Tennessee- Expungement

In Tennessee, expungement is called "Expunction."

What is Expunction?

Expunction deletes your criminal record and restores you to the status you had before the offense. The state removes the record from all official sources. Employers, landlords, and banks will not see an expunged record.

Tennessee law allows courts to expunge juvenile records, but expunction in Tennessee is limited. The type and date of the offense determines whether you can expunge a record.

Who is Eligible for Expunction?

You are eligible to have charges expunged that were dismissed or "no true billed," the district attorney declined to prosecute, or you were tried and found not guilty. These expunctions are free.

If you received pretrial or judicial diversion, you may be eligible for expunction. There are administrative fees to expunge those charges.

You are eligible to expunge a conviction if you have only one nonviolent offense and you have no later arrests or violations. You may also be eligible to expunge convictions if you have two convictions that arose out of the same incident. The fee for expungement of convictions is $100 as of July 2019. Driving under the influence (DUI) cannot be expunged.

Tennessee has two "classes" of expungement based on the date of conviction:

  • Class 1: If the conviction was on or before November 1, 1989, you are eligible to have a conviction expunged if you have no other expungements, you were sentenced to three years or less of a determinate sentence, or you served less than three years of an indeterminate sentence. You must wait five years after the completion of your sentence.
  • Class 2: If the conviction was after November 1, 1989, you are eligible to have a conviction expunged if you have no other expungements, you have no other convictions under state or federal law, you have completed your sentence, and you have waited five years. The conviction to be expunged must be either a Class E felony on the list of included offenses or a misdemeanor that is not on the list of excluded offenses.

For lists of both included and excluded offenses, see Nashville's expungement packet on the The Davidson County Courts website here: Expungement Packet - General Sessions.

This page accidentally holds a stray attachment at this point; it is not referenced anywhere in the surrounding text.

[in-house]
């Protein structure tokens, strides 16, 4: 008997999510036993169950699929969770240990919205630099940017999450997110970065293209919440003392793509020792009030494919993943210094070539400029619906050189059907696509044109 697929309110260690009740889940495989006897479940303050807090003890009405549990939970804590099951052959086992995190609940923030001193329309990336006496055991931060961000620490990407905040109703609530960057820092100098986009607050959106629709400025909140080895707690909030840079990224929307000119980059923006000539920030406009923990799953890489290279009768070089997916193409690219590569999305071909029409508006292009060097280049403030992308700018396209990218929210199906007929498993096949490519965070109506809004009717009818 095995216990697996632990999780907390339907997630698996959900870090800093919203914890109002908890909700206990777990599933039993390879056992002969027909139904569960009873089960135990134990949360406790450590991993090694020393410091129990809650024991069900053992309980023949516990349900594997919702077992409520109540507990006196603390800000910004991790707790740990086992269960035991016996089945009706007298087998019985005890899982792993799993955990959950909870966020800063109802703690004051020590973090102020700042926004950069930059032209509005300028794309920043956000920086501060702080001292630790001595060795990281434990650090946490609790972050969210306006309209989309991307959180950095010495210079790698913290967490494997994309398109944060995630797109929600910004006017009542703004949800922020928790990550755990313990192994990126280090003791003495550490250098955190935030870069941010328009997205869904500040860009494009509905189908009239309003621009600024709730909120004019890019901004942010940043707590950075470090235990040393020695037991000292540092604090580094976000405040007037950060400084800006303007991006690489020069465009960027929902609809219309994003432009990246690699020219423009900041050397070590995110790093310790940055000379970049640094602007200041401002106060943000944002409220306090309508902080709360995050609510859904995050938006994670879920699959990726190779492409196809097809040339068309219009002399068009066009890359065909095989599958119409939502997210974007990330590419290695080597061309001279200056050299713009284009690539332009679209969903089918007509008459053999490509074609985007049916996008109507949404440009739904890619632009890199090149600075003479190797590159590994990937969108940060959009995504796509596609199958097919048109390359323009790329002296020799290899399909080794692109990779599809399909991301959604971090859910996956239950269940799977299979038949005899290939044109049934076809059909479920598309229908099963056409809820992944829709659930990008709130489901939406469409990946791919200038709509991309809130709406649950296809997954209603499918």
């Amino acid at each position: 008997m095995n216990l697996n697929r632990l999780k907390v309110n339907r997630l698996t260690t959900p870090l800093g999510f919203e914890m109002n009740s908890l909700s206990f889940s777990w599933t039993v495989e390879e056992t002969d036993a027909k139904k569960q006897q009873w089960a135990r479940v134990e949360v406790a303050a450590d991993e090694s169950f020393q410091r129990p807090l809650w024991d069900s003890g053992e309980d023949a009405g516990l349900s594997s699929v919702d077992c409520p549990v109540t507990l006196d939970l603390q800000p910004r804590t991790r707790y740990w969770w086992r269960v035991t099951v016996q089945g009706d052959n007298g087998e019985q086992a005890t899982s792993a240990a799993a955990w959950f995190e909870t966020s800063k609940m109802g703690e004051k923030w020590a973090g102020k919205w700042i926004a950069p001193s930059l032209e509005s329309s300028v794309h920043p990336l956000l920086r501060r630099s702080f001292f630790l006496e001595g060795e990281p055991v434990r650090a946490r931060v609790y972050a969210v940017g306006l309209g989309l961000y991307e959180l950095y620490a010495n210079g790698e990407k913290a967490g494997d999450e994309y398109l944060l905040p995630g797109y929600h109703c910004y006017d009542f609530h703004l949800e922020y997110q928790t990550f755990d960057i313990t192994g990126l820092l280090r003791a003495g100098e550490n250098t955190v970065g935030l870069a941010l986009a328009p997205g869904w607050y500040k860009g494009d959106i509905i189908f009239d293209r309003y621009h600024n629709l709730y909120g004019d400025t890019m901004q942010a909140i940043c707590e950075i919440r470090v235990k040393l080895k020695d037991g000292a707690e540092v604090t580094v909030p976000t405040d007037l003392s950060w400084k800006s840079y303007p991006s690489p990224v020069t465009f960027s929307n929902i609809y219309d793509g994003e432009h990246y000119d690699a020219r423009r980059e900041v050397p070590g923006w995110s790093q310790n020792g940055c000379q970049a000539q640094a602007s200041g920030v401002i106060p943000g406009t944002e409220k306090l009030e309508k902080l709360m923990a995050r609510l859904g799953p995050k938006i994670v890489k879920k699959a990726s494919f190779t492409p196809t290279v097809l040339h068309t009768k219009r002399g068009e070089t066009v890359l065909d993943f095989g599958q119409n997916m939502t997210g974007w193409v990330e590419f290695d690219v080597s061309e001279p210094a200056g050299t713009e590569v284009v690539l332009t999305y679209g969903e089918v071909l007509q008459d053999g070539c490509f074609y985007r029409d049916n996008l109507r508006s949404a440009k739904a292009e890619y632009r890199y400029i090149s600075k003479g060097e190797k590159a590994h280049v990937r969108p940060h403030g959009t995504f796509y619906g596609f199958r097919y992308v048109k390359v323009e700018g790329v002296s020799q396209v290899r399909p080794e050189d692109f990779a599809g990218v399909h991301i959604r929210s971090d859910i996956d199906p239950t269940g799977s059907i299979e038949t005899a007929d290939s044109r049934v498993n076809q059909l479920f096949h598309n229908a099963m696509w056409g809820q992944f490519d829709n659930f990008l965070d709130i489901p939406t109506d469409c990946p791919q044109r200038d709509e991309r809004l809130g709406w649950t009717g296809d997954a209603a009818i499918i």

If you are uncertain about your eligibility for expungement, consider consulting a lawyer.

What Effect Does Expunction Have?

Once a Tennessee court grants an expunction, the court orders all state agencies to expunge their records including the arresting agency, the county jail, the Tennessee Department of Correction (TDOC), and the Tennessee Bureau of Investigation (TBI). The TDOC removes the record from the Tennessee Felony Offender Lookup (FOIL) and the Tennessee Offender Management Information System (TOMIS). The TBI removes the record from your criminal history and from your paper or electronic fingerprint card. The TBI also sends the expunction order to the FBI to remove the record at federal agencies.

Your conviction, dismissal, or acquittal is erased. In most cases, you can legally deny being arrested or convicted. Tennessee destroys the expunged record, so it is important to keep a copy of the court order to prove the record was expunged.

If the charge or conviction shows up in a criminal background check done by a private company, you must contact them directly to erase the record.

When Can I Apply for Expunction?

You can apply for expunction of a conviction only after you have completed your sentence. The waiting period starts from whatever date is most recent such as the date of conviction, completion of sentence, completion of probation or parole, or final payment of restitution.

Here is when you can apply for expunction:

  • If your conviction is a class 1 (on or before November 1, 1989), you can apply five years after you completed your sentence.
  • If your conviction is a class 2 (after November 1, 1989), you can apply five years after you completed your sentence.

How Do I Apply for Expunction?

Here are the four steps to apply for expunction:

  1. Check if your record is eligible for expunction. To view eligibility, visit the Tennessee State Government website here: Tennessee Expunction.
  2. Contact or visit the District Attorney's office in the judicial district where you were charged or convicted. You must start the expunction process with the DA. Most District Attorney offices have prepared packets with information to help you file for expunction with the court. To view the expunction checklist, visit the Tennessee District Attorney General Conference website here: Expunction Checklist.
  3. Visit the court where you were charged or convicted.
  4. File your petition for expunction with the clerk of the court. If you did not receive a petition form from the District Attorney’s office, the clerk will provide one,
  5. Pay the fee, if required. Expunction petitions for dismissals including no true bill, nolle prosequi, etc. and acquittals such as not-guilty verdicts are free. A petition to expunge a conviction is $100. You must pay the clerk with cash, credit card, money order, or certified check.

    If you cannot pay the fee, you have the right to have the fee waived. To get a fee waiver, file a petition to "proceed as an indigent person” with the clerk. The judge will decide if you qualify for a fee waiver

More Information About Expunction

For frequently asked questions about expunction in Tennessee, visit the Tennessee State Government website here: Expungement FAQ.

Related Links:

Papillon Foundation - Tennessee Criminal Record Resources
Collateral Consequences Resource Center - Tennessee

Tennessee District Attorneys General Conference